During planning sessions, I often ask (respectfully, of course): “Why does that matter to this audience? Who will care about that point? Does that need to be included? Does that need to be said in that way?”

For the most part, at AHA we’re not big fans of overly produced, corporate style videos. It always depends on the client’s objectives, of course, but in all of the research we have done, for all of the videos we have made (as AHA and in our prior lives before we found the happiness of AHA), time and time again it comes back to creating compelling content that the target market relates to. That doesn’t mean you don’t need good production value; it does mean that you need to understand how to tell a story that is relevant to the person you are telling it to.

Too often, video becomes overwhelmed with corporate speak, too many messages and even becomes embroiled in the politics of an organization. (If VP Smith is in the video, we have to include VP Jones. If we film at the East Office, we have to also film at the West Office. And the list goes on.) This dilutes the value of the video and moves you away from the objective – to create relevant, compelling content that connects you to the viewer.

 

When you are producing video for your organization, it’s crucial to take the focus off what you want to say and focus on what your community wants to hear from you.

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At AHA, we’ve known about the value of video for quite some time. Our AHA Fast Take Fridays are popular and have been successful in opening doors to many new opportunities for us. A great deal of the brand journalism work that we do has video components. And, of course, many of our clients have embraced video and make regular and powerful use of it.

Video allows you to tell a story using words and visuals. It is a highly popular medium and it can be quite budget-friendly. People make a different emotional connection with video than they do with an article or other written information. It can be a straightforward message from the CEO or president or a fun lip dub-style video that showcases the people behind the scenes at your organization.

There is a human quality to video that makes us feel like it is more personal and less corporate. You can see the person and what’s going on with their emotions; you get a feeling from their body language and from their tone and style. It is a very effective medium.

Having said all that, it has to be done well. And I am not just talking about production values – a quick Flip-style video done well can create strong results (in the right context). I am talking about the content.

We had a client many years ago that wanted to try video, but they had real challenges in getting it right. I think one of the first mistakes was that they created a committee to provide input on the video creative. Unfortunately, there were a lot of individuals on the committee who wanted to focus on creating a Hollywood movie rather than an internal video and there was a huge shift from how this video was initially planned to how it ended up.

Don’t get me wrong, I think that being inclusive is a good idea and we have client committees that provide incredibly valuable ideas and input in many cases. In this case, however, the professionally developed video idea morphed into something very different. Several people revised the creative to a point where it was almost unrecognizable and the message was getting lost. Unfortunately, many of the people on the committee didn’t fulfill their role of providing feedback and input. There were strong suggestions for dream sequences, more people in the video than should have been in it (to keep it short and entertaining) and more locations than were reasonable given the budget and timeline. When we put forward the concerns and challenges, it became evident that the now smaller committee was committed to their concept. We had lost them – and they had lost the original objective. They also weren’t willing to listen to the professional video producer and our crew.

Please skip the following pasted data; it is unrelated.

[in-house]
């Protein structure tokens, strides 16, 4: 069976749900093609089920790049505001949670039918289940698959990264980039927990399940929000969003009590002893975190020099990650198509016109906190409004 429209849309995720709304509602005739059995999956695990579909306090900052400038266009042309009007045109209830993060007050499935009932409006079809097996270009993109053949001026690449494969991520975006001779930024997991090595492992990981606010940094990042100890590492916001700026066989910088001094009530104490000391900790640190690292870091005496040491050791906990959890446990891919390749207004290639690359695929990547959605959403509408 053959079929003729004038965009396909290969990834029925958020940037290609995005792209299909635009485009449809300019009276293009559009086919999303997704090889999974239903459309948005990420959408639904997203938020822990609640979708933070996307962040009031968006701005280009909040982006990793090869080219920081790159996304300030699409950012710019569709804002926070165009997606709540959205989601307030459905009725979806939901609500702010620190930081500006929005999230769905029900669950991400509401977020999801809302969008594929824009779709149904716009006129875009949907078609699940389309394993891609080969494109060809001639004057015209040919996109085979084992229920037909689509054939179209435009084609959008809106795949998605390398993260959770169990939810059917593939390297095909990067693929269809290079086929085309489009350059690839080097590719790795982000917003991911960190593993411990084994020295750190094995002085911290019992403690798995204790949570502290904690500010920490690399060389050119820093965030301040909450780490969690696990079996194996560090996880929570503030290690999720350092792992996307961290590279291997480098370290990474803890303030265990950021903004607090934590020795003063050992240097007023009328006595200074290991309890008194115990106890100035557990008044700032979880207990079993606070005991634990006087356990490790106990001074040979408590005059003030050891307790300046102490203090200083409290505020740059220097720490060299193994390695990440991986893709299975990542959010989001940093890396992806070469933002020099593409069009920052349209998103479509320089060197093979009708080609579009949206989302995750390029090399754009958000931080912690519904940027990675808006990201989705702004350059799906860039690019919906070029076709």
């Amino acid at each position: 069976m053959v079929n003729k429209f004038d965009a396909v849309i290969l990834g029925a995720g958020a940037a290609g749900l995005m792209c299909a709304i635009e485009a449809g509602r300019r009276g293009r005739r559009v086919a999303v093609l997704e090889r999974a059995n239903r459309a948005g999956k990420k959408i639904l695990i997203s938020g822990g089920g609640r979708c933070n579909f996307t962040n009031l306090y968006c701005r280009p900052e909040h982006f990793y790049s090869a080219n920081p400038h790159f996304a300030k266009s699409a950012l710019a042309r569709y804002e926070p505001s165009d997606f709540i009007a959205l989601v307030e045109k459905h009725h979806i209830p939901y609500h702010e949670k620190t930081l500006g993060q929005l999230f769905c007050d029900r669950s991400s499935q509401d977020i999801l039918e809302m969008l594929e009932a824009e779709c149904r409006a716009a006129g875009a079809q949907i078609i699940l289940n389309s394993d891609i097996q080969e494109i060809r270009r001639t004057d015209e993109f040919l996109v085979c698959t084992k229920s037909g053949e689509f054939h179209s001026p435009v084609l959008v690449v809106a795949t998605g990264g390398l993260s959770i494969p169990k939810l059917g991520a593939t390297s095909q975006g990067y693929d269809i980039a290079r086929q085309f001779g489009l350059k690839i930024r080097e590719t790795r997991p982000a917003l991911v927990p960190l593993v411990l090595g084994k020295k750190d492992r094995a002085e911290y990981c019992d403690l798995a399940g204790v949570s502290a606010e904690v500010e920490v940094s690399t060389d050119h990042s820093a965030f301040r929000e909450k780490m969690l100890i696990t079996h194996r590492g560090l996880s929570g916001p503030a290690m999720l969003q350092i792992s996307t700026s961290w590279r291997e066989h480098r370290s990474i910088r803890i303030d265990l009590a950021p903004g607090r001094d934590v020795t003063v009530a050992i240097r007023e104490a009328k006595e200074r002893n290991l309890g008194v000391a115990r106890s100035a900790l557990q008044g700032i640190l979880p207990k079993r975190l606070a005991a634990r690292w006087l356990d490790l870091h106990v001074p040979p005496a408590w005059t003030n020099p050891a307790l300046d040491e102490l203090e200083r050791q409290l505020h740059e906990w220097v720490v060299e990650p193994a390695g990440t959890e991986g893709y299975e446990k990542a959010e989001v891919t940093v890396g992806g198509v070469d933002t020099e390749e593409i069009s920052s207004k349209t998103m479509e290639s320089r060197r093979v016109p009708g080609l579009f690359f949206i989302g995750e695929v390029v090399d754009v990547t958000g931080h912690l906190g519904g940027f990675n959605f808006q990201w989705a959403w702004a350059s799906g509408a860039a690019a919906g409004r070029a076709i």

This video didn’t get traction. It was too long, there were too many people in it, too many locations and the storyline got skewed because of trying to be too inclusive. With all the people and locations, this should have been a different type of video (a lip dub or a flash mob), not one with a linear storyline. But the committee was… well… committed to their concept and wouldn’t consider a revision to the approach.

At the start of the project, it’s really important to outline what you want to achieve with your video. What message are you trying to get across? What do you want to communicate and how will you do that? Does the creative concept meet the communications strategy? How long is your video? (With few exceptions, if it is longer than three minutes, you will lose a large part of your audience.)

It’s important to listen to the people you hire to work with you on the video. They know what they are doing; they have an in-depth understanding of what works and what doesn’t in the medium. If there is something you want to do, talk to them about the best way to do it. It should be a partnership. I always worry if the client wants control of the entire creative concept and how it could be produced.

Video is a great medium – if it is done right and the client-agency team is truly a partnership.

I came across an interesting piece on Ragan.com with tips on how to produce a good video. It’s worth a read.

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There is an excellent post on the PR Channel blog about how to effectively use video in public relations. More and more at AHA, we are making use of video as a communications tool for our clients. It is one of the reasons that we wanted to have a video producer as a part of the crew. (And we were lucky to get Scott to join us, he’s exceptional.)

Five years ago creating a video was a huge deal. It took big budgets, a great deal of planning and the video came out looking very corporate and slick. Today, no one wants that. For video today, while production value is still very important, it’s not about the slick look. It’s about good lighting, sound and the story.